COPS Tribal Public Law 280 Policing Partnerships
Indian tribes, or nations, are not part of the US federal or state government systems, but have a separate, government-to-government relationship with the federal government. Tribes adopt constitutions, pass civil laws to regulate conduct and commerce on their lands and enforce these laws with their own judicial systems. However, there are limits to tribal authority and legal authorities have referred to tribes as semi-sovereign, “domestic dependent nations.” For example, with regards to law enforcement, three factors determine whether the tribe has legal jurisdiction when a crime has been committed: 1) Where the crime was committed: Even when Native Americans are involved, only crimes committed in Indian Country are under tribal jurisdiction; 2) Who committed the crime: Tribes only have jurisdiction over American Indians; non-Indians are not subject to tribal jurisdiction. States have jurisdiction to prosecute offenses by non-Indians even in Indian Country and; 3) What crime was committed: Most serious crimes committed in Indian Country are under federal jurisdiction. In addition, tribal courts cannot impose convictions greater than imprisonment for a term of one year or a fine of $5,000. The Major Crimes Act of 1885 provides for federal criminal jurisdiction over seven major crimes when committed by Indians in Indian country, over time other offenses have been added and the number now stands at 16 offenses.
In order to address the issue off lawlessness in Indian Country, Public Law 280 (1953) granted civil and criminal jurisdiction of Indian Country to certain state authorities including; Alaska, California, Minnesota, Nebraska, Oregon, and Wisconsin. The states that assume full or partial jurisdiction are Arizona, Florida, Idaho, Iowa, Montana, Nevada, North Dakota, South Dakota, Utah, and Washington. Unfortunately, PL 280 has had an adverse effect in Indian Country by creating a sense of lawlessness because of confusion concerning jurisdiction. Many criminal cases that occur in Indian Country are never tried. Consequently, many Native Americans feel that Public Law 280 created animosity between state and local authorities. In addition, according to one study, State or county police serving Public Law 280 reservations are rated by Public Law 280 reservation residents as less available, slower in response time, less prone to equally attend to minor or serious calls, provide less beneficial patrolling services, less willing to act without authority, more frequently decline services owing to remoteness, and are located farther away than federal-BIA and tribal police on non-Public Law 280 reservations.
The Tribal Law and Order Act (TLOA) (2010) was designed to help improve the state of law enforcement in Indian Country created by PL 280 (1953). This piece of legislation is unique because the Department of Justice (DOJ) and the Department of the Interior (DOI) met in collaboration with tribal leaders and tribal justice professionals in order to come up with a long-term plan to improve law enforcement in Indian Country. This collaborative effort has given the tribes of Indian Country a voice regarding legislation concerning Indian Country. In addition, parts of the TLOA emphasize the importance of collaboration between state and local authorities.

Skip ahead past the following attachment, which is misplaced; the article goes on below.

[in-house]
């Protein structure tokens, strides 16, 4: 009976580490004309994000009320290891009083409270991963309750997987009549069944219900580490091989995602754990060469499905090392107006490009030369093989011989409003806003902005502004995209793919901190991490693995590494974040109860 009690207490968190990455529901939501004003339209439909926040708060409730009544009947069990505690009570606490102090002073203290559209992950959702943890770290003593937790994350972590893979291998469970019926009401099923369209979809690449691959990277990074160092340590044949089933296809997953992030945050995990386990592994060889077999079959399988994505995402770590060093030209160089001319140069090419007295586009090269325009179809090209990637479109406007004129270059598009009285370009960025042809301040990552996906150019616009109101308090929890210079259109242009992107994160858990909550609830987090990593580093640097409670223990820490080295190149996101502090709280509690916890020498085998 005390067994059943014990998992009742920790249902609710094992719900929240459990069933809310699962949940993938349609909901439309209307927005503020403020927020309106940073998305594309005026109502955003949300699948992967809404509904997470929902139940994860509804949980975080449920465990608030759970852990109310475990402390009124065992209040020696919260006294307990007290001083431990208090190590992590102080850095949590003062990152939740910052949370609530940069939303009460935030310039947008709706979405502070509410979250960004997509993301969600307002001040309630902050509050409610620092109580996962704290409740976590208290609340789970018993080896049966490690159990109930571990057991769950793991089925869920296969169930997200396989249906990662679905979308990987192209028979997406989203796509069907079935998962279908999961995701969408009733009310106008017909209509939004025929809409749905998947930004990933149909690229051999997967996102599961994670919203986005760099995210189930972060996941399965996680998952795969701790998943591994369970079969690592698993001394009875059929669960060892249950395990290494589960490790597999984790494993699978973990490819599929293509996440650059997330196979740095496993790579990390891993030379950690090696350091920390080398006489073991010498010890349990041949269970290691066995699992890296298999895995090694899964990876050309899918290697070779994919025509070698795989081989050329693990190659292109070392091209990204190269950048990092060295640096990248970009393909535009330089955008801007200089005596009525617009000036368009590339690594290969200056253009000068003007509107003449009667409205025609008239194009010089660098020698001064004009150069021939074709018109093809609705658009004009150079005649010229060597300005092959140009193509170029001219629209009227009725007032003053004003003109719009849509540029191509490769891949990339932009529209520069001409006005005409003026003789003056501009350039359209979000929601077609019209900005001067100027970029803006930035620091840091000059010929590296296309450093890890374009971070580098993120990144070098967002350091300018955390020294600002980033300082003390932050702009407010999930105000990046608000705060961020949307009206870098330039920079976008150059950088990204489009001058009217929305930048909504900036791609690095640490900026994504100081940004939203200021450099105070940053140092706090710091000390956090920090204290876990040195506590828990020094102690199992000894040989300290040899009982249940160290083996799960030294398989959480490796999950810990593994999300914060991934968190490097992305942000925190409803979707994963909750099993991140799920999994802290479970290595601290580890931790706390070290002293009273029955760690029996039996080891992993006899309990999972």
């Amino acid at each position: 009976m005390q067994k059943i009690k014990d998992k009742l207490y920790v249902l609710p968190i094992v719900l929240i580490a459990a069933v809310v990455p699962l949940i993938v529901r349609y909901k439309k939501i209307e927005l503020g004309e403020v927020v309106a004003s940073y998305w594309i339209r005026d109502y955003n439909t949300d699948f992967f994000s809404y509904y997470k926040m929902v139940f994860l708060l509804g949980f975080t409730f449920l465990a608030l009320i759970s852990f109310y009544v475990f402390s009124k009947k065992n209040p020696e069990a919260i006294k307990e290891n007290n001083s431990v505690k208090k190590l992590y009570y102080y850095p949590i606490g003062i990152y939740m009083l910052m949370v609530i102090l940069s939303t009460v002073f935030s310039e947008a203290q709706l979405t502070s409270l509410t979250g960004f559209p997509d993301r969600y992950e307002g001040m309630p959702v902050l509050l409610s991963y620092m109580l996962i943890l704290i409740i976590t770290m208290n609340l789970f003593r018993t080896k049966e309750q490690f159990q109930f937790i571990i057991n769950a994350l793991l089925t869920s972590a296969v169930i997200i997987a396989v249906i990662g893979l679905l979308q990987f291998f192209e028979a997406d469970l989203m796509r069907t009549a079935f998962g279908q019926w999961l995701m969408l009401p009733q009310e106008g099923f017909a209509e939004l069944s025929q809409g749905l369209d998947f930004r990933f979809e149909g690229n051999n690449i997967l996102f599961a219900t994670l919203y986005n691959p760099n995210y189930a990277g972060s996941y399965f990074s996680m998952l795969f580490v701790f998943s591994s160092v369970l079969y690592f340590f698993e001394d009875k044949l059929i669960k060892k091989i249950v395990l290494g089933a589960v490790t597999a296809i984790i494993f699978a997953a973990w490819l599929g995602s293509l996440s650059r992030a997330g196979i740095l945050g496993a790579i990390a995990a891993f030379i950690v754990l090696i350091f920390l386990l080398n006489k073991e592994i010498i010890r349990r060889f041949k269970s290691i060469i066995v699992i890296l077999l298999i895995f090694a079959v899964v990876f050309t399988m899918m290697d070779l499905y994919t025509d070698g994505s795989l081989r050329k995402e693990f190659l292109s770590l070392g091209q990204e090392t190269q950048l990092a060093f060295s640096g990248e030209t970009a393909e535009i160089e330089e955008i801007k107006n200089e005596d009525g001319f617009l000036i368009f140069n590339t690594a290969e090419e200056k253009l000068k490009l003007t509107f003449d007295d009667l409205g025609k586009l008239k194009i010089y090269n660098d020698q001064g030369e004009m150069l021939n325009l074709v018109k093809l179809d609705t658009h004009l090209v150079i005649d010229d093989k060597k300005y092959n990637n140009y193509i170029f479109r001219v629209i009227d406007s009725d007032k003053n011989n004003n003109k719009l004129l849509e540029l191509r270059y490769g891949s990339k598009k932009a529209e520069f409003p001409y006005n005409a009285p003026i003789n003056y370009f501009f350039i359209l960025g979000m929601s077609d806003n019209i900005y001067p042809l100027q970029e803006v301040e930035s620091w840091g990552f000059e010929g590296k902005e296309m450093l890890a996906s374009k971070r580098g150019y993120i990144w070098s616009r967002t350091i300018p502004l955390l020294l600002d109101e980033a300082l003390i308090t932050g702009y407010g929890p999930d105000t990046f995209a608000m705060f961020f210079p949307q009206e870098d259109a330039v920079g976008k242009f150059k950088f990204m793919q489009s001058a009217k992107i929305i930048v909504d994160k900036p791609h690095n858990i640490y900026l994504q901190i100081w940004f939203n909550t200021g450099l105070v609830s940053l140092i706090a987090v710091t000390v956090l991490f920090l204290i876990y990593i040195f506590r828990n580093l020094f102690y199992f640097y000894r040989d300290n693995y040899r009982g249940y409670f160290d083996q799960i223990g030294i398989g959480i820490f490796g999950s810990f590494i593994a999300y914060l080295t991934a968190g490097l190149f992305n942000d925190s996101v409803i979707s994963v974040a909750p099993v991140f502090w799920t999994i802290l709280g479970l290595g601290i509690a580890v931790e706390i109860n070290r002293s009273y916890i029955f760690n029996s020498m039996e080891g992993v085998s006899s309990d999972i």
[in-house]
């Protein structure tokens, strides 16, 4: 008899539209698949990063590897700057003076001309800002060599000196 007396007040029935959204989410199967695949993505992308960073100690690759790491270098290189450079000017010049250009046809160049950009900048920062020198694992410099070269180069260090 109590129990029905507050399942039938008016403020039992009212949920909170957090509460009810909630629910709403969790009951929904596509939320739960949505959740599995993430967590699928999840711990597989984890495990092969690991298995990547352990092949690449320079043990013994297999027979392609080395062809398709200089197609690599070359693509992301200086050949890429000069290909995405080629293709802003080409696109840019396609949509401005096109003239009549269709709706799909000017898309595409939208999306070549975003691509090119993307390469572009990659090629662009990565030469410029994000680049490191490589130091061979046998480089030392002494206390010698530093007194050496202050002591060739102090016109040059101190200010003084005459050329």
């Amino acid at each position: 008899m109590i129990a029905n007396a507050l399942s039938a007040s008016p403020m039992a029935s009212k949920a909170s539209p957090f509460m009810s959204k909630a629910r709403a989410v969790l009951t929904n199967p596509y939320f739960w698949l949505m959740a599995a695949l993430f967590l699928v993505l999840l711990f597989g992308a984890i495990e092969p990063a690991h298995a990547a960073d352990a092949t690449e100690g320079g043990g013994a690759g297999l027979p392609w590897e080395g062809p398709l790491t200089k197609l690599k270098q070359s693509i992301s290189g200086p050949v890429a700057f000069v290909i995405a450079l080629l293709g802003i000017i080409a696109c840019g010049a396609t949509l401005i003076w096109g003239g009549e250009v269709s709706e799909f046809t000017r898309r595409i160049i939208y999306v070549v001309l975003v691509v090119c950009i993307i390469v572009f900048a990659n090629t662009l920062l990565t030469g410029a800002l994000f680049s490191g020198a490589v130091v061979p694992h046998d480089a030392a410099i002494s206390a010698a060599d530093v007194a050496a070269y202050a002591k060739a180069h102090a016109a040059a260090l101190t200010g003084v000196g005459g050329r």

Recommendations that emerged from a study conducted in 2007 support the need for the proposed PL280 Policing Partnerships program. The recommendations include the need to enhance communication and cultural understanding between state/county law enforcement agencies and courts with tribal communities; increase accountability of state/county law enforcement and criminal justice to tribal; provide incentives and support for the development of tribal-state cooperative law enforcement agreements; and more community-based policing and police responsiveness to the most serious and frequently occurring crimes in Public Law 280 and non-Public Law 280 jurisdictions.
How SAI is involved?
SAI will leverage its vast experience in facilitating strategy and action planning summits to address crime, drugs, and other social issues in partnership with law enforcement and key stakeholders, together with our experience in working with tribal law enforcement, to strengthen the relationship between tribal law enforcement, non-tribal law enforcement, and US States Attorneys in Public Law 280 sites. The program will include a two-day site specific Community Oriented Policing Training augmented with cultural dialogue training and action planning. Participants will include Sheriffs, Chiefs of Police, US Attorneys, and Tribal Leaders.
The program goal is to improve public safety on tribal lands by developing a training program that builds the knowledge, skills and abilities of tribal law enforcement agencies to build more effective relationships with non-tribal law enforcement to advance community policing. Specific objectives include: 1) designing a web-based training curriculum tailored to Public Law 280 communities to enhance tribal and non-tribal law enforcement cooperation and, 2) ensuring tribal and non-tribal law enforcement agencies access the curriculum.
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